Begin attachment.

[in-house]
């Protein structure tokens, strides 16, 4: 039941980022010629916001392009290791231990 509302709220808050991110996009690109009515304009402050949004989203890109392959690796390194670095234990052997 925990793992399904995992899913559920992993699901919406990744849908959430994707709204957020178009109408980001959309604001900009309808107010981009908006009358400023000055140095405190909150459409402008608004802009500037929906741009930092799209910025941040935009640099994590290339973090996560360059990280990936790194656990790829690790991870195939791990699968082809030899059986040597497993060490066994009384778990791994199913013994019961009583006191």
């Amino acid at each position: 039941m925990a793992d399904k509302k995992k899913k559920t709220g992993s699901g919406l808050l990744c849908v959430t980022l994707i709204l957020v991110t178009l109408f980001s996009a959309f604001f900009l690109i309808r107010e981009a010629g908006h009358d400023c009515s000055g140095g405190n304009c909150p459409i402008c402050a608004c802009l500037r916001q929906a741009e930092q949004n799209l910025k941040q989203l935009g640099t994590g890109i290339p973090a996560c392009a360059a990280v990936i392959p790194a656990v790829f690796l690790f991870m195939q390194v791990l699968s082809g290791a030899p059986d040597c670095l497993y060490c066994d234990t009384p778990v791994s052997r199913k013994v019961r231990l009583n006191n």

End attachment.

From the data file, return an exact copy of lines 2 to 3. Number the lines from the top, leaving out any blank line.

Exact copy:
């Protein structure tokens, strides 16, 4: 039941980022010629916001392009290791231990 509302709220808050991110996009690109009515304009402050949004989203890109392959690796390194670095234990052997 925990793992399904995992899913559920992993699901919406990744849908959430994707709204957020178009109408980001959309604001900009309808107010981009908006009358400023000055140095405190909150459409402008608004802009500037929906741009930092799209910025941040935009640099994590290339973090996560360059990280990936790194656990790829690790991870195939791990699968082809030899059986040597497993060490066994009384778990791994199913013994019961009583006191």
């Amino acid at each position: 039941m925990a793992d399904k509302k995992k899913k559920t709220g992993s699901g919406l808050l990744c849908v959430t980022l994707i709204l957020v991110t178009l109408f980001s996009a959309f604001f900009l690109i309808r107010e981009a010629g908006h009358d400023c009515s000055g140095g405190n304009c909150p459409i402008c402050a608004c802009l500037r916001q929906a741009e930092q949004n799209l910025k941040q989203l935009g640099t994590g890109i290339p973090a996560c392009a360059a990280v990936i392959p790194a656990v790829f690796l690790f991870m195939q390194v791990l699968s082809g290791a030899p059986d040597c670095l497993y060490c066994d234990t009384p778990v791994s052997r199913k013994v019961r231990l009583n006191n």